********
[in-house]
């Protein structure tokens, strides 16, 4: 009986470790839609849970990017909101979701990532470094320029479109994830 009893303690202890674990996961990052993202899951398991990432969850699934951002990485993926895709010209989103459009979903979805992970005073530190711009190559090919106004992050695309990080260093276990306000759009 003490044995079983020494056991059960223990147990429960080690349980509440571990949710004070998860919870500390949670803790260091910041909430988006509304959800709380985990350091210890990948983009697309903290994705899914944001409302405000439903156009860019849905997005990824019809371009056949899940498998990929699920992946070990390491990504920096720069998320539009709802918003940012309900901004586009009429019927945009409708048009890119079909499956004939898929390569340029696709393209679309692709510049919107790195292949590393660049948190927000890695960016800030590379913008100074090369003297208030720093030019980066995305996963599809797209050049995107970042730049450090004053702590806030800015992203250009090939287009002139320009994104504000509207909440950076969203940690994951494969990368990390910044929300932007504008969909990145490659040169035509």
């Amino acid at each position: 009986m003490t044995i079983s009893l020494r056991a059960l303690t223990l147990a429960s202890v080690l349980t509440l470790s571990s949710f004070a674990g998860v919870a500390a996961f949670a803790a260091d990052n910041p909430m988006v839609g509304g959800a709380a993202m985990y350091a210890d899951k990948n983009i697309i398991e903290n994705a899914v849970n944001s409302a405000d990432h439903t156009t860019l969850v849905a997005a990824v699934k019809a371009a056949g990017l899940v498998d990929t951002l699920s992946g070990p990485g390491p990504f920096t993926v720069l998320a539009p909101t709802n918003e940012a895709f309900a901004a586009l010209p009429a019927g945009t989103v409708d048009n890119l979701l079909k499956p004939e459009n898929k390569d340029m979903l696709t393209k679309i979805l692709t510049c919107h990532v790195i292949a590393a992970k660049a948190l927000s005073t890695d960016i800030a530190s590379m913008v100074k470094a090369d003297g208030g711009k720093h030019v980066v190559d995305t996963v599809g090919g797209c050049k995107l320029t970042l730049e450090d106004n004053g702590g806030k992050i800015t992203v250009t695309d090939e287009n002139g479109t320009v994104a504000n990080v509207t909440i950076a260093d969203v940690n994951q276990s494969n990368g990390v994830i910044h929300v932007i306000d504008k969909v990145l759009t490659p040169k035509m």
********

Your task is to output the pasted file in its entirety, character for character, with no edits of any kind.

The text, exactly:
[in-house]
């Protein structure tokens, strides 16, 4: 009986470790839609849970990017909101979701990532470094320029479109994830 009893303690202890674990996961990052993202899951398991990432969850699934951002990485993926895709010209989103459009979903979805992970005073530190711009190559090919106004992050695309990080260093276990306000759009 003490044995079983020494056991059960223990147990429960080690349980509440571990949710004070998860919870500390949670803790260091910041909430988006509304959800709380985990350091210890990948983009697309903290994705899914944001409302405000439903156009860019849905997005990824019809371009056949899940498998990929699920992946070990390491990504920096720069998320539009709802918003940012309900901004586009009429019927945009409708048009890119079909499956004939898929390569340029696709393209679309692709510049919107790195292949590393660049948190927000890695960016800030590379913008100074090369003297208030720093030019980066995305996963599809797209050049995107970042730049450090004053702590806030800015992203250009090939287009002139320009994104504000509207909440950076969203940690994951494969990368990390910044929300932007504008969909990145490659040169035509």
């Amino acid at each position: 009986m003490t044995i079983s009893l020494r056991a059960l303690t223990l147990a429960s202890v080690l349980t509440l470790s571990s949710f004070a674990g998860v919870a500390a996961f949670a803790a260091d990052n910041p909430m988006v839609g509304g959800a709380a993202m985990y350091a210890d899951k990948n983009i697309i398991e903290n994705a899914v849970n944001s409302a405000d990432h439903t156009t860019l969850v849905a997005a990824v699934k019809a371009a056949g990017l899940v498998d990929t951002l699920s992946g070990p990485g390491p990504f920096t993926v720069l998320a539009p909101t709802n918003e940012a895709f309900a901004a586009l010209p009429a019927g945009t989103v409708d048009n890119l979701l079909k499956p004939e459009n898929k390569d340029m979903l696709t393209k679309i979805l692709t510049c919107h990532v790195i292949a590393a992970k660049a948190l927000s005073t890695d960016i800030a530190s590379m913008v100074k470094a090369d003297g208030g711009k720093h030019v980066v190559d995305t996963v599809g090919g797209c050049k995107l320029t970042l730049e450090d106004n004053g702590g806030k992050i800015t992203v250009t695309d090939e287009n002139g479109t320009v994104a504000n990080v509207t909440i950076a260093d969203v940690n994951q276990s494969n990368g990390v994830i910044h929300v932007i306000d504008k969909v990145l759009t490659p040169k035509m």